Americans favor homeland agency even as trust in government drops

While Americans' overall trust in government has fallen from the very high levels reported after the Sept. 11 terrorist attacks, they still favor creation of a new Cabinet-level Department of Homeland Security to prevent future attacks.

In a CNN/Gallup/USA Today poll conducted last week, 60 percent of respondents said Congress should pass legislation to create the new department. Just 29 percent opposed the idea.

Eighty percent of the respondents said they had a "fair amount" or a "great deal" of confidence that the federal government can protect citizens from future attacks.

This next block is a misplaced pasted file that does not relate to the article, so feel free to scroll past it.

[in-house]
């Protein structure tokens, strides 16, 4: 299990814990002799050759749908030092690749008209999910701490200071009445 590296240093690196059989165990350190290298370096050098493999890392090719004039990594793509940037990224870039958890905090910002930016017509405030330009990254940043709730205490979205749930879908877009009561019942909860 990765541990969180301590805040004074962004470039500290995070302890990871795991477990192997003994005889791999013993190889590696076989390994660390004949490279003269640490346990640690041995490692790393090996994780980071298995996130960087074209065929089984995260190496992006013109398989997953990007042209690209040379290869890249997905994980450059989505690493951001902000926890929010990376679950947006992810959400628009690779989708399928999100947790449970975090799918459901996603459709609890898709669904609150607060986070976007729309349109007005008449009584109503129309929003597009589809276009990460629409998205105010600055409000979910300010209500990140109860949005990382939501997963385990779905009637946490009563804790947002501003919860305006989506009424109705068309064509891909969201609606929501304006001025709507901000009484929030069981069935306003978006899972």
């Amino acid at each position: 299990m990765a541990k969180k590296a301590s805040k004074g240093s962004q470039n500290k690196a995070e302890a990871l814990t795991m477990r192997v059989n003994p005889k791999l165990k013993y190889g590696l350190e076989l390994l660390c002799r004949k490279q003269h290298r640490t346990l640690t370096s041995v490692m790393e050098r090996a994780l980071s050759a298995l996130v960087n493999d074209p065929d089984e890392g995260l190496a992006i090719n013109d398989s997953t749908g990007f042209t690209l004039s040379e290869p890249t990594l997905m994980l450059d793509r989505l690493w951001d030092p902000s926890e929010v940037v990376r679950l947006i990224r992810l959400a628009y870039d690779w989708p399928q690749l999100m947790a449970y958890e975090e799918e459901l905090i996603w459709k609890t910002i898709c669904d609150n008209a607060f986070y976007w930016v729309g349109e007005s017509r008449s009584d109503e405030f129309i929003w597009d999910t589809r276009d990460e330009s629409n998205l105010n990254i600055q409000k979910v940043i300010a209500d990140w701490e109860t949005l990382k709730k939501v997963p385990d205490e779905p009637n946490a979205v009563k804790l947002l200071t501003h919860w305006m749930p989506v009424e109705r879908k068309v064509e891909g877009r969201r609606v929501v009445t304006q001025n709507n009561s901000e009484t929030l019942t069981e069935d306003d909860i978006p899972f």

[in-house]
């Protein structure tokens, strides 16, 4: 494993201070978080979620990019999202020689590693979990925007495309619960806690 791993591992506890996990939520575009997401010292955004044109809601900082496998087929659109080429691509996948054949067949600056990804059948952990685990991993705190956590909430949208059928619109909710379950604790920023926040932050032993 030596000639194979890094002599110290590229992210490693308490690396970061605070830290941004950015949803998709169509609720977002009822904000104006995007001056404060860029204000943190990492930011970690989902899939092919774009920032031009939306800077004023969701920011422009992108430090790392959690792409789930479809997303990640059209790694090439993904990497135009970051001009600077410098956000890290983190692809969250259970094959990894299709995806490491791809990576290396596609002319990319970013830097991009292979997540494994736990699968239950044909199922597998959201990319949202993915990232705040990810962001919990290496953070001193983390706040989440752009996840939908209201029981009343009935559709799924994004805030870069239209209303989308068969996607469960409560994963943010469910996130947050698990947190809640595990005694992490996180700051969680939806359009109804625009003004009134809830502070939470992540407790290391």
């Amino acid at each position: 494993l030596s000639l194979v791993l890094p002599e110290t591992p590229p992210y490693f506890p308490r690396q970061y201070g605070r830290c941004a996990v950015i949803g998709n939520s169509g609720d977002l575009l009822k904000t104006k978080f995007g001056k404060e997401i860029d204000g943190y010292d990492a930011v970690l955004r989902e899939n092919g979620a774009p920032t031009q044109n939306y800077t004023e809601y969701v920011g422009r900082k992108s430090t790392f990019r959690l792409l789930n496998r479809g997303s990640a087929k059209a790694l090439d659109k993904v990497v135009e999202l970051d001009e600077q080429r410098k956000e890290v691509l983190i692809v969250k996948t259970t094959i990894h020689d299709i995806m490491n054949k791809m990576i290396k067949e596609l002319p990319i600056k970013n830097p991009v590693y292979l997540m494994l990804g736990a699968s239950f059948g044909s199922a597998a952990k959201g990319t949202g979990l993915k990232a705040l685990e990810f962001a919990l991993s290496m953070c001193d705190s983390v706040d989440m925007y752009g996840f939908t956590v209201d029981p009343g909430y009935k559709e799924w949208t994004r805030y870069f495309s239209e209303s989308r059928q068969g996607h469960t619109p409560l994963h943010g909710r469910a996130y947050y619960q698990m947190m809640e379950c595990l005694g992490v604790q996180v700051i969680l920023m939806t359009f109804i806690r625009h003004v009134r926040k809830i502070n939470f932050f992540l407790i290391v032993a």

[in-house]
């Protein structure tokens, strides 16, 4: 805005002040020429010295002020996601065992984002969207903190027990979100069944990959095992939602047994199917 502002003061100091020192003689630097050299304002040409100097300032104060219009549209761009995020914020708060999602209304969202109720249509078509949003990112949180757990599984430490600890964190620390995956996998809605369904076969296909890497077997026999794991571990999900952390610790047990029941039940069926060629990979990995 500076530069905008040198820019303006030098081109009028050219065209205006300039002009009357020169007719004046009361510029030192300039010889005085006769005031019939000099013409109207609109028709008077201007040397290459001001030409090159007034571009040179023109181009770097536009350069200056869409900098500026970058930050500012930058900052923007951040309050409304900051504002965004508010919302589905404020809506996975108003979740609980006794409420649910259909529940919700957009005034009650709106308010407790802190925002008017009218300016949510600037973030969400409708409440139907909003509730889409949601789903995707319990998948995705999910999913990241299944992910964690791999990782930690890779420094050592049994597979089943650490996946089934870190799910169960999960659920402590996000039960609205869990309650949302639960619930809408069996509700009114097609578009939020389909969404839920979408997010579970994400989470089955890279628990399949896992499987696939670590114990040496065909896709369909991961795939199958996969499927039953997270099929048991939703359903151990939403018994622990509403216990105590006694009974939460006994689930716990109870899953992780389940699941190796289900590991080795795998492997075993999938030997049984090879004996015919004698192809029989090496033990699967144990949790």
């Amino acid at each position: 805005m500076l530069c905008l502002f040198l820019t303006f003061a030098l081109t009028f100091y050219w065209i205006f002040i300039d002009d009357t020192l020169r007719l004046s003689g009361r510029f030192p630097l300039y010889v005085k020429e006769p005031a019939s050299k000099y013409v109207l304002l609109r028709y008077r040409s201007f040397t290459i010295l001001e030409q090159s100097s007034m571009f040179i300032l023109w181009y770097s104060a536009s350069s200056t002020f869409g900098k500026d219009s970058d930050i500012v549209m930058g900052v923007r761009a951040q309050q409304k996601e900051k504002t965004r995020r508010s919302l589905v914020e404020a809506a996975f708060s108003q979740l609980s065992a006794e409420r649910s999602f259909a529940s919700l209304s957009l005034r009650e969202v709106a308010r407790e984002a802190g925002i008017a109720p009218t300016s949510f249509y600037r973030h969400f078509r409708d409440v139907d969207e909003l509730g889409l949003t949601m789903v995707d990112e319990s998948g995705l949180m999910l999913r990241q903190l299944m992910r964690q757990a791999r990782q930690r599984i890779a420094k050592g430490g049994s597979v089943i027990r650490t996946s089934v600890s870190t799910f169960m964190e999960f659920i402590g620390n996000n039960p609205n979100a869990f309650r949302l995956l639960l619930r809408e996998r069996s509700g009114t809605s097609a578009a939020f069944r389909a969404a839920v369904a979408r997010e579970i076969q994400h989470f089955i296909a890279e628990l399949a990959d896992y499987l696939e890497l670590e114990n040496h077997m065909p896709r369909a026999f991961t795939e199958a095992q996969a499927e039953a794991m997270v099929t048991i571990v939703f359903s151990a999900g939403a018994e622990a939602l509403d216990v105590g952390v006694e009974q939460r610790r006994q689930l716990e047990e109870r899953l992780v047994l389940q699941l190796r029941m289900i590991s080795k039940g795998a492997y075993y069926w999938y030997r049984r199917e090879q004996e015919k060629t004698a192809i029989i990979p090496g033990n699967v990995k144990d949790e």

But only 46 percent said they trust the government in Washington to do what is right "just about always" or "most of the time." Fifty-four percent said they trusted government "only some of the time" or "never."

Surveys conducted shortly after Sept. 11 by the Gallup Organization and the University of Michigan showed that 60 percent of Americans said they trusted government to do what is right "just about always" or most of the time," compared to just 39 percent who indicated a low level of trust.

Those numbers were nearly reversed from polls taken prior to the attacks, and showed the highest level of support for the federal government since before the Watergate scandal.

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